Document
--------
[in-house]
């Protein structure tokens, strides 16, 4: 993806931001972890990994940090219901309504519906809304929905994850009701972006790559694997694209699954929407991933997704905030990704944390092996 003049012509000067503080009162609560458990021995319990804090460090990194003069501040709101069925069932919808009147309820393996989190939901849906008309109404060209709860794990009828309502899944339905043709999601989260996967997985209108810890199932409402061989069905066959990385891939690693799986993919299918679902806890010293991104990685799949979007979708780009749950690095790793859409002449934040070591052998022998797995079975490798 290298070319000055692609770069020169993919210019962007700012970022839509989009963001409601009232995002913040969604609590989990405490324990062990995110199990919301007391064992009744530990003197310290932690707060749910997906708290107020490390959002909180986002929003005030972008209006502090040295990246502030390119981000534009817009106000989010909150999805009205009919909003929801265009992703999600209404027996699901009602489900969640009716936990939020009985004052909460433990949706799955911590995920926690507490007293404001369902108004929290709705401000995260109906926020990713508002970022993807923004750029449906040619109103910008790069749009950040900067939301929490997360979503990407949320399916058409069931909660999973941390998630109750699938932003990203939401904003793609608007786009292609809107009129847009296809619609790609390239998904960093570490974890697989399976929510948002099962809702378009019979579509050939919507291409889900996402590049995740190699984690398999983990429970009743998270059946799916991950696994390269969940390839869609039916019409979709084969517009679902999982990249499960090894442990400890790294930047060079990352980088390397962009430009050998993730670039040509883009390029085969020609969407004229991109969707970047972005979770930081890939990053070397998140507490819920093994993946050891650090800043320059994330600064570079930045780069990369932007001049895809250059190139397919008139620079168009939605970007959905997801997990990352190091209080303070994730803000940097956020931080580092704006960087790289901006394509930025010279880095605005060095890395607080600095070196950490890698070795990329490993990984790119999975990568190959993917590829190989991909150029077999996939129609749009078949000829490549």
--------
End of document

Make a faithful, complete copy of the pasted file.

[in-house]
């Protein structure tokens, strides 16, 4: 993806931001972890990994940090219901309504519906809304929905994850009701972006790559694997694209699954929407991933997704905030990704944390092996 003049012509000067503080009162609560458990021995319990804090460090990194003069501040709101069925069932919808009147309820393996989190939901849906008309109404060209709860794990009828309502899944339905043709999601989260996967997985209108810890199932409402061989069905066959990385891939690693799986993919299918679902806890010293991104990685799949979007979708780009749950690095790793859409002449934040070591052998022998797995079975490798 290298070319000055692609770069020169993919210019962007700012970022839509989009963001409601009232995002913040969604609590989990405490324990062990995110199990919301007391064992009744530990003197310290932690707060749910997906708290107020490390959002909180986002929003005030972008209006502090040295990246502030390119981000534009817009106000989010909150999805009205009919909003929801265009992703999600209404027996699901009602489900969640009716936990939020009985004052909460433990949706799955911590995920926690507490007293404001369902108004929290709705401000995260109906926020990713508002970022993807923004750029449906040619109103910008790069749009950040900067939301929490997360979503990407949320399916058409069931909660999973941390998630109750699938932003990203939401904003793609608007786009292609809107009129847009296809619609790609390239998904960093570490974890697989399976929510948002099962809702378009019979579509050939919507291409889900996402590049995740190699984690398999983990429970009743998270059946799916991950696994390269969940390839869609039916019409979709084969517009679902999982990249499960090894442990400890790294930047060079990352980088390397962009430009050998993730670039040509883009390029085969020609969407004229991109969707970047972005979770930081890939990053070397998140507490819920093994993946050891650090800043320059994330600064570079930045780069990369932007001049895809250059190139397919008139620079168009939605970007959905997801997990990352190091209080303070994730803000940097956020931080580092704006960087790289901006394509930025010279880095605005060095890395607080600095070196950490890698070795990329490993990984790119999975990568190959993917590829190989991909150029077999996939129609749009078949000829490549």